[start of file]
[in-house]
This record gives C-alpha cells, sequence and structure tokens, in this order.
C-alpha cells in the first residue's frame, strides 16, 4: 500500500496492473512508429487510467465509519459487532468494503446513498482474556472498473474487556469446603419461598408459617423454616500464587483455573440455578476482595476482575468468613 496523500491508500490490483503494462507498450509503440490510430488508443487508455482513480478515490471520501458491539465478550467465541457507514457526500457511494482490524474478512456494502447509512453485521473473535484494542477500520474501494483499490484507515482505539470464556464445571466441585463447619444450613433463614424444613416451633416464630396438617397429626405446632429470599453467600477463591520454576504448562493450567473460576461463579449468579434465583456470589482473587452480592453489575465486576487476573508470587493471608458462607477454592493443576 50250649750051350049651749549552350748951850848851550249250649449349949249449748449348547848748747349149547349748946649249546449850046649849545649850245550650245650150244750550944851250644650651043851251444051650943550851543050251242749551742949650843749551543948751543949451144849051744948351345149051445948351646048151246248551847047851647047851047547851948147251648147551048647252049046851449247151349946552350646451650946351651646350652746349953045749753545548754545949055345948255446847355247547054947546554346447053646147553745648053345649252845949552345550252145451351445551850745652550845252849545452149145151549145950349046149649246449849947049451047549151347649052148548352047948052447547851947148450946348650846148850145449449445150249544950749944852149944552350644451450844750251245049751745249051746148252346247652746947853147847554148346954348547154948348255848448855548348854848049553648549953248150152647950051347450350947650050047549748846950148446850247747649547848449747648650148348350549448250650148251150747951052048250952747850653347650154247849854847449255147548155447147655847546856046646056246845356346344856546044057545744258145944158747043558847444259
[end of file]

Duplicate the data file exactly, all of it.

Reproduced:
[in-house]
This record gives C-alpha cells, sequence and structure tokens, in this order.
C-alpha cells in the first residue's frame, strides 16, 4: 500500500496492473512508429487510467465509519459487532468494503446513498482474556472498473474487556469446603419461598408459617423454616500464587483455573440455578476482595476482575468468613 496523500491508500490490483503494462507498450509503440490510430488508443487508455482513480478515490471520501458491539465478550467465541457507514457526500457511494482490524474478512456494502447509512453485521473473535484494542477500520474501494483499490484507515482505539470464556464445571466441585463447619444450613433463614424444613416451633416464630396438617397429626405446632429470599453467600477463591520454576504448562493450567473460576461463579449468579434465583456470589482473587452480592453489575465486576487476573508470587493471608458462607477454592493443576 50250649750051350049651749549552350748951850848851550249250649449349949249449748449348547848748747349149547349748946649249546449850046649849545649850245550650245650150244750550944851250644650651043851251444051650943550851543050251242749551742949650843749551543948751543949451144849051744948351345149051445948351646048151246248551847047851647047851047547851948147251648147551048647252049046851449247151349946552350646451650946351651646350652746349953045749753545548754545949055345948255446847355247547054947546554346447053646147553745648053345649252845949552345550252145451351445551850745652550845252849545452149145151549145950349046149649246449849947049451047549151347649052148548352047948052447547851947148450946348650846148850145449449445150249544950749944852149944552350644451450844750251245049751745249051746148252346247652746947853147847554148346954348547154948348255848448855548348854848049553648549953248150152647950051347450350947650050047549748846950148446850247747649547848449747648650148348350549448250650148251150747951052048250952747850653347650154247849854847449255147548155447147655847546856046646056246845356346344856546044057545744258145944158747043558847444259